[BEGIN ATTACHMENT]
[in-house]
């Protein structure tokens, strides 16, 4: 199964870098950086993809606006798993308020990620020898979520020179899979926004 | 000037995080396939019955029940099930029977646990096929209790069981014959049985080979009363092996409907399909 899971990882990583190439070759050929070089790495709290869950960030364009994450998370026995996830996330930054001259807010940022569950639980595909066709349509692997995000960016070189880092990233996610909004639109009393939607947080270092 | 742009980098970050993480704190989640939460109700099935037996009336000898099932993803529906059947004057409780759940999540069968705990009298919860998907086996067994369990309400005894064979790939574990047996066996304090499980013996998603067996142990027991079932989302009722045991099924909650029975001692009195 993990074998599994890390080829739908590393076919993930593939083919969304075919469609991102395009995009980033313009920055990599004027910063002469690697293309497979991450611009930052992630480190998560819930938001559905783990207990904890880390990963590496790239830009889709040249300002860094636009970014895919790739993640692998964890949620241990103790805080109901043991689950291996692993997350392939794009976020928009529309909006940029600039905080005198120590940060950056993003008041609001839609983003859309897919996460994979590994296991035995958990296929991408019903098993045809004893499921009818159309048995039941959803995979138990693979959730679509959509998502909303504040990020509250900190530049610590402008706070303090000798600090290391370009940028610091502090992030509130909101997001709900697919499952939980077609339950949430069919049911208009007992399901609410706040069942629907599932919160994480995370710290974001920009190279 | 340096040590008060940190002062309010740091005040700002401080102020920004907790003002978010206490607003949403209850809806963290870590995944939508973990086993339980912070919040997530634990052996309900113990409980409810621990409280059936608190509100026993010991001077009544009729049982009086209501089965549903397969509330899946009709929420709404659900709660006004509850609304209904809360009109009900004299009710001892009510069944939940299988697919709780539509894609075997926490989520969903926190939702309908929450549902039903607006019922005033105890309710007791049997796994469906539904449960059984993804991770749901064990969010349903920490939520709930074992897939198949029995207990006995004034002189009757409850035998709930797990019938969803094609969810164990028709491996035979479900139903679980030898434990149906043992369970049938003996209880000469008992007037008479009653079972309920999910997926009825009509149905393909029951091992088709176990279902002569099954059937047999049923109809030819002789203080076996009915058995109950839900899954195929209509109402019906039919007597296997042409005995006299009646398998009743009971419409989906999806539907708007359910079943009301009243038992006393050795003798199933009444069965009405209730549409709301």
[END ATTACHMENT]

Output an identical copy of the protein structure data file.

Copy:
[in-house]
């Protein structure tokens, strides 16, 4: 199964870098950086993809606006798993308020990620020898979520020179899979926004 | 000037995080396939019955029940099930029977646990096929209790069981014959049985080979009363092996409907399909 899971990882990583190439070759050929070089790495709290869950960030364009994450998370026995996830996330930054001259807010940022569950639980595909066709349509692997995000960016070189880092990233996610909004639109009393939607947080270092 | 742009980098970050993480704190989640939460109700099935037996009336000898099932993803529906059947004057409780759940999540069968705990009298919860998907086996067994369990309400005894064979790939574990047996066996304090499980013996998603067996142990027991079932989302009722045991099924909650029975001692009195 993990074998599994890390080829739908590393076919993930593939083919969304075919469609991102395009995009980033313009920055990599004027910063002469690697293309497979991450611009930052992630480190998560819930938001559905783990207990904890880390990963590496790239830009889709040249300002860094636009970014895919790739993640692998964890949620241990103790805080109901043991689950291996692993997350392939794009976020928009529309909006940029600039905080005198120590940060950056993003008041609001839609983003859309897919996460994979590994296991035995958990296929991408019903098993045809004893499921009818159309048995039941959803995979138990693979959730679509959509998502909303504040990020509250900190530049610590402008706070303090000798600090290391370009940028610091502090992030509130909101997001709900697919499952939980077609339950949430069919049911208009007992399901609410706040069942629907599932919160994480995370710290974001920009190279 | 340096040590008060940190002062309010740091005040700002401080102020920004907790003002978010206490607003949403209850809806963290870590995944939508973990086993339980912070919040997530634990052996309900113990409980409810621990409280059936608190509100026993010991001077009544009729049982009086209501089965549903397969509330899946009709929420709404659900709660006004509850609304209904809360009109009900004299009710001892009510069944939940299988697919709780539509894609075997926490989520969903926190939702309908929450549902039903607006019922005033105890309710007791049997796994469906539904449960059984993804991770749901064990969010349903920490939520709930074992897939198949029995207990006995004034002189009757409850035998709930797990019938969803094609969810164990028709491996035979479900139903679980030898434990149906043992369970049938003996209880000469008992007037008479009653079972309920999910997926009825009509149905393909029951091992088709176990279902002569099954059937047999049923109809030819002789203080076996009915058995109950839900899954195929209509109402019906039919007597296997042409005995006299009646398998009743009971419409989906999806539907708007359910079943009301009243038992006393050795003798199933009444069965009405209730549409709301």